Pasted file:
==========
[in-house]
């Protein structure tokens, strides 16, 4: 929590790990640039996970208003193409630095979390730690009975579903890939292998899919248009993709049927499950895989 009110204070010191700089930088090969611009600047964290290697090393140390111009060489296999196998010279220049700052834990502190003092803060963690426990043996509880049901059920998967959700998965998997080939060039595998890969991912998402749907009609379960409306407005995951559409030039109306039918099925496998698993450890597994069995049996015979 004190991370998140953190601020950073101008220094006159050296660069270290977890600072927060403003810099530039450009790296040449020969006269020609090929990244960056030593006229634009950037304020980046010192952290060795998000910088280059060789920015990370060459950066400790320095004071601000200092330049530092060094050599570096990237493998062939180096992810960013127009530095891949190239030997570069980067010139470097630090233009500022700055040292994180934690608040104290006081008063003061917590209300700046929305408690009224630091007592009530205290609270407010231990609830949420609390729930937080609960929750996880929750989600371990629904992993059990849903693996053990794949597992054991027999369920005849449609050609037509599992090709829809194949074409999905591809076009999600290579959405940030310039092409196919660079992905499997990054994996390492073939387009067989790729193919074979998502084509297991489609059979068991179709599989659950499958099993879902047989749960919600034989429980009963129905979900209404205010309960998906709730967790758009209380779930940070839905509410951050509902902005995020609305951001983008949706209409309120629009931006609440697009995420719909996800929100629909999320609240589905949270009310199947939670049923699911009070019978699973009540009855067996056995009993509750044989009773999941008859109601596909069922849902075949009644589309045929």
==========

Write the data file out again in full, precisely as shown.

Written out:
[in-house]
């Protein structure tokens, strides 16, 4: 929590790990640039996970208003193409630095979390730690009975579903890939292998899919248009993709049927499950895989 009110204070010191700089930088090969611009600047964290290697090393140390111009060489296999196998010279220049700052834990502190003092803060963690426990043996509880049901059920998967959700998965998997080939060039595998890969991912998402749907009609379960409306407005995951559409030039109306039918099925496998698993450890597994069995049996015979 004190991370998140953190601020950073101008220094006159050296660069270290977890600072927060403003810099530039450009790296040449020969006269020609090929990244960056030593006229634009950037304020980046010192952290060795998000910088280059060789920015990370060459950066400790320095004071601000200092330049530092060094050599570096990237493998062939180096992810960013127009530095891949190239030997570069980067010139470097630090233009500022700055040292994180934690608040104290006081008063003061917590209300700046929305408690009224630091007592009530205290609270407010231990609830949420609390729930937080609960929750996880929750989600371990629904992993059990849903693996053990794949597992054991027999369920005849449609050609037509599992090709829809194949074409999905591809076009999600290579959405940030310039092409196919660079992905499997990054994996390492073939387009067989790729193919074979998502084509297991489609059979068991179709599989659950499958099993879902047989749960919600034989429980009963129905979900209404205010309960998906709730967790758009209380779930940070839905509410951050509902902005995020609305951001983008949706209409309120629009931006609440697009995420719909996800929100629909999320609240589905949270009310199947939670049923699911009070019978699973009540009855067996056995009993509750044989009773999941008859109601596909069922849902075949009644589309045929």